In his latest outing, Training Day, Denzel Washington finally busts out from the straitjacket of righteousness to indulge a little satanic majesty. He plays Alonzo Harris, a flamboyantly corrupt cop in the LAPD narcs division who dresses like a drug dealer, drives a pimpmobile and delivers justice from the end of his twin pistols. The film is set over a day in which Alonzo breaks in a rookie cop, Jake Hoyt (Ethan Hawke), who's ambitious to make detective. Alonzo's method is to provoke and rattle the new boy, and his message is that if you want to catch a criminal you've got to start thinking like one. An hour or so into the job, Jake has already been forced to smoke crack, beat up a couple of punks and help his senior partner make an illegal bust. "You gotta decide", Alonzo keeps telling him, "you wanna be a wolf or a sheep?"
Jake would prefer just to get through the day in one piece, but a complication in Alonzo's shady wheeling and dealing forces the younger man into a drastic dilemma. The film is pretty conventional in its plotting, and occasionally exorbitant in its violence, but it's kept alive by Washington's livewire act and Hawke's more contained performance. David Ayer's screenplay bristles with profane tough talk, and in one or two scenes he catches the sour stink of organised venality. Some may find it difficult to excuse the whopping coincidence towards the end which saves Hawke's life, and the film as a whole could have been trimmed by 20 minutes. Nevertheless, it's safe to say that Alonzo Harris is about the worst possible advert for the LAPD since Richard Gere in Internal Affairs.
Philippe le Guay's Nightshift is a factory-floor drama reminiscent of Laurent Cantet's superb Ressources Humaines, only here the conflict takes a more personal and disturbing turn. Pierre (Gerald Laroche) is the new nightshift worker at a bottle factory; despite (or perhaps because of) being a regular guy, he becomes the target of malicious pranks orchestrated by wildman Fred (Marc Barbe), whose aggression gradually escalates from needling to psychopathic.
Le Guay offers no explanation of Fred's tormenting of Pierre, other than a tacit suggestion that humankind will always have its bullies and its victims. The perspective is interestingly tilted when Pierre's 12-year-old son catches sight of Fred trying to humiliate his father during a chance encounter in a supermarket. This exquisitely embarrassing scene inverts the dramatic norm: the child suddenly feels protective towards his bullied father, though later will be disaffected by his apparent weakness.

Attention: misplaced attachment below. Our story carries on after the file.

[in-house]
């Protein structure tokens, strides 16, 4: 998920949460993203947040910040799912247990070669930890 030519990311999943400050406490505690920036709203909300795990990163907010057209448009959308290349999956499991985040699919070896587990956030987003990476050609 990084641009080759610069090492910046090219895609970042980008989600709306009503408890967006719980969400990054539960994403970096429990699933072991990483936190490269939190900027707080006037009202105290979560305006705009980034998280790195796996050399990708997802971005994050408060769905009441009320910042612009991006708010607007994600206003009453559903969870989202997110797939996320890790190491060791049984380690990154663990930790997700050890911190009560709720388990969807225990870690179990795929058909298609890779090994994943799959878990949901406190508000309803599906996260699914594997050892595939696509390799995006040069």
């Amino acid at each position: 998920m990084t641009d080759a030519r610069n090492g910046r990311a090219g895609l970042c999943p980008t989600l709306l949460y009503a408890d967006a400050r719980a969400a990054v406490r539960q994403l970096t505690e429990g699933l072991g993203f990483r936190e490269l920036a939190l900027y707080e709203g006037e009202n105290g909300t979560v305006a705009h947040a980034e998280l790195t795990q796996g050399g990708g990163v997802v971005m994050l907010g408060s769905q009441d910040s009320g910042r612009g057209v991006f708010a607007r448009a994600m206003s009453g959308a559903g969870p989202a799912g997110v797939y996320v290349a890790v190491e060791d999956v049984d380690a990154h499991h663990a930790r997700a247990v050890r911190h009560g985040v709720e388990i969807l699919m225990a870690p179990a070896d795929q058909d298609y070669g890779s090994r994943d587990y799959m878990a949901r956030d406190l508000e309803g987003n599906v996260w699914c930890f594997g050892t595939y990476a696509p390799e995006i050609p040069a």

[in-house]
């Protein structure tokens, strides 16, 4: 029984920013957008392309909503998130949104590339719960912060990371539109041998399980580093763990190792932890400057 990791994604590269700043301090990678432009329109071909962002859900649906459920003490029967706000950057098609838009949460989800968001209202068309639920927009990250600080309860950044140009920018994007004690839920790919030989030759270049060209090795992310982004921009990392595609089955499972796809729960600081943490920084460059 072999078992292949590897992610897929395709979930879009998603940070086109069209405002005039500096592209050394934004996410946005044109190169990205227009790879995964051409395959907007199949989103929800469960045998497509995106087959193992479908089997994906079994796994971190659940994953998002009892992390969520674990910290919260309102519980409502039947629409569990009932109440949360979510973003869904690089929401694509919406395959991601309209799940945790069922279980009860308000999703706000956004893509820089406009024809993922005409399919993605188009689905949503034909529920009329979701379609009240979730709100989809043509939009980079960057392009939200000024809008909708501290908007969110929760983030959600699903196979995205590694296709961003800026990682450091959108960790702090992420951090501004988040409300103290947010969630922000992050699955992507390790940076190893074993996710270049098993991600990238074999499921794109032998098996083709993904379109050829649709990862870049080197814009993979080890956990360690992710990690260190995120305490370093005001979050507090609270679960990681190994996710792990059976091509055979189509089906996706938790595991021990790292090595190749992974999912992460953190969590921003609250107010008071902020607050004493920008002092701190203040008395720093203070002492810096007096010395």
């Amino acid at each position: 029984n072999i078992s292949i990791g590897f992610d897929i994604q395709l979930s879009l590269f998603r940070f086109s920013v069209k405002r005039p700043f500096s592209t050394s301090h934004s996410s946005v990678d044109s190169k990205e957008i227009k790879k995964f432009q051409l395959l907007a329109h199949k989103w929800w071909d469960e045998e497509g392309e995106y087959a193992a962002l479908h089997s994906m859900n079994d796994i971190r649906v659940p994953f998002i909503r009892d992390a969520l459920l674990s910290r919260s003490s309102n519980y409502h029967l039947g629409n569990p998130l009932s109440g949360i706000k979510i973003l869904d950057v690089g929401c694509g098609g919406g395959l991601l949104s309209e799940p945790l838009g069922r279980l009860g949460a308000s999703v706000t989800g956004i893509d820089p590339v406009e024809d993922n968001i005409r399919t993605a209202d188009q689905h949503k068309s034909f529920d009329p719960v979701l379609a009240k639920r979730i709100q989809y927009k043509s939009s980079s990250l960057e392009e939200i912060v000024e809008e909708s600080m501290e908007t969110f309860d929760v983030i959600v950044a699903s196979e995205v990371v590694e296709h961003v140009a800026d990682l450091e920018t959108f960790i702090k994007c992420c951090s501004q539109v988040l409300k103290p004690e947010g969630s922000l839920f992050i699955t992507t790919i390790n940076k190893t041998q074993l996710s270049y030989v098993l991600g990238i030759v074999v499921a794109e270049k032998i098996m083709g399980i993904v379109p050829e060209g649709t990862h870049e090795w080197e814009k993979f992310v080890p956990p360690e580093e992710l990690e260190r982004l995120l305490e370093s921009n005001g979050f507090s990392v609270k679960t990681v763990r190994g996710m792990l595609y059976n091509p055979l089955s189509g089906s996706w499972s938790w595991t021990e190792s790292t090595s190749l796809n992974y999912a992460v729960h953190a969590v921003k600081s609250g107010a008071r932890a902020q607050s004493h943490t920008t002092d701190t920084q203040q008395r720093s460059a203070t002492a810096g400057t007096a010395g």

The film, while sympathetic towards Pierre, doesn't entirely demonise Fred, who may be more damaged than we know. Le Guay's balanced observation is compellingly embodied in the performances of Laroche and Barbe, whose loutish menace will be hard to forget.
Kings of gross-out humour the Farrelly brothers try a little tenderness in Shallow Hal, a comedy about love and lardiness. Hal (Jack Black) is a hopeless buffoon who judges women only by their looks until a mystical hypnosis from a self-help guru effects a radical change: now he sees "inner beauty" as its physical counterpart. Thus, when he meets Rosemary, an obese Peace Corps volunteer, he sees not a gigantic fatso but the svelte shape of Gwyneth Paltrow. The film still has fun with fattiness, of course, either through slapstick or through the disbelieving horror of Hal's friend Mauricio (Jason Alexander), who says all that's unsayable about ugly girls. "Did you ever hear the expression 'Beauty is in the eye of the beholder'?" someone asks him. "Yeah, and did you ever hear the song 'Who Let The Dogs Out'?" It ill behoves Hollywood to preach about perceiving inner beauty, but as with most Farrelly comedies some of it is laugh-out-loud funny, and Paltrow – in both fat and skinny modes – is extraordinarily touching.
Atanarjuat (The Fast Runner) is a visually striking adaptation of an ancient Inuit legend about survival and the bonds of community. Director Zacharias Kunuk develops the story at a pace that may be too languid for some (it lasts nearly three hours), yet, filming in the Canadian Arctic, he captures an amazingly eerie sense of place and light – a landscape that seems to stretch out to infinity. Some scenes, punctuated only by the creak of footsteps on snow, are overstretched, but others have a proper weight and purpose: check out one of the coldest and longest chase sequences ever recorded, as a naked man is pursued by three assailants over a frozen tundra.
Rivalling the Canadian Arctic as the emptiest-looking place on earth should be any cinema where they're showing D-Tox, the latest attempt by Sylvester Stallone to relaunch his flagging career. A group-in-peril thriller, it pits burned-out FBI agent Sly against a killer of such tenacity that he follows his intended victim to a snowbound asylum for recovering addicts. Mayhem ensues among a cast (Jeffrey Wright, Tom Berenger, Kris Kristofferson) who mostly deserve better.
You needn't seek out The Fluffer, either, a dull-witted stroll around the lower reaches of the LA gay porn business, though I did learn a new word from it. A "fluffer" is the person on a film set entrusted with stimulating a porn actor's most vital asset prior to shooting. For all I know there may even be a union.